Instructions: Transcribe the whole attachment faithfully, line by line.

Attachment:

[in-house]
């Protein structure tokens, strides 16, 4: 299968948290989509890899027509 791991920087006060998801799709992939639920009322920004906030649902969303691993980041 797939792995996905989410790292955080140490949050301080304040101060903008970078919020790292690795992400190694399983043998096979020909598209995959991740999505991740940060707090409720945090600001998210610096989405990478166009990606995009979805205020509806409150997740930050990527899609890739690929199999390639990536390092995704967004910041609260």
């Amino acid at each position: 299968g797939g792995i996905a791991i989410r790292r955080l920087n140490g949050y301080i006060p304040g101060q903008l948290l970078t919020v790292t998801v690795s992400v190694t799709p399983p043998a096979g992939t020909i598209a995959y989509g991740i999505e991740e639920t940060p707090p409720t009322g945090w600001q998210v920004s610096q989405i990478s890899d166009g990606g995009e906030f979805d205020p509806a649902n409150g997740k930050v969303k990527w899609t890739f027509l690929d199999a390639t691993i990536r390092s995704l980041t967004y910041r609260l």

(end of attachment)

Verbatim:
[in-house]
């Protein structure tokens, strides 16, 4: 299968948290989509890899027509 791991920087006060998801799709992939639920009322920004906030649902969303691993980041 797939792995996905989410790292955080140490949050301080304040101060903008970078919020790292690795992400190694399983043998096979020909598209995959991740999505991740940060707090409720945090600001998210610096989405990478166009990606995009979805205020509806409150997740930050990527899609890739690929199999390639990536390092995704967004910041609260």
């Amino acid at each position: 299968g797939g792995i996905a791991i989410r790292r955080l920087n140490g949050y301080i006060p304040g101060q903008l948290l970078t919020v790292t998801v690795s992400v190694t799709p399983p043998a096979g992939t020909i598209a995959y989509g991740i999505e991740e639920t940060p707090p409720t009322g945090w600001q998210v920004s610096q989405i990478s890899d166009g990606g995009e906030f979805d205020p509806a649902n409150g997740k930050v969303k990527w899609t890739f027509l690929d199999a390639t691993i990536r390092s995704l980041t967004y910041r609260l």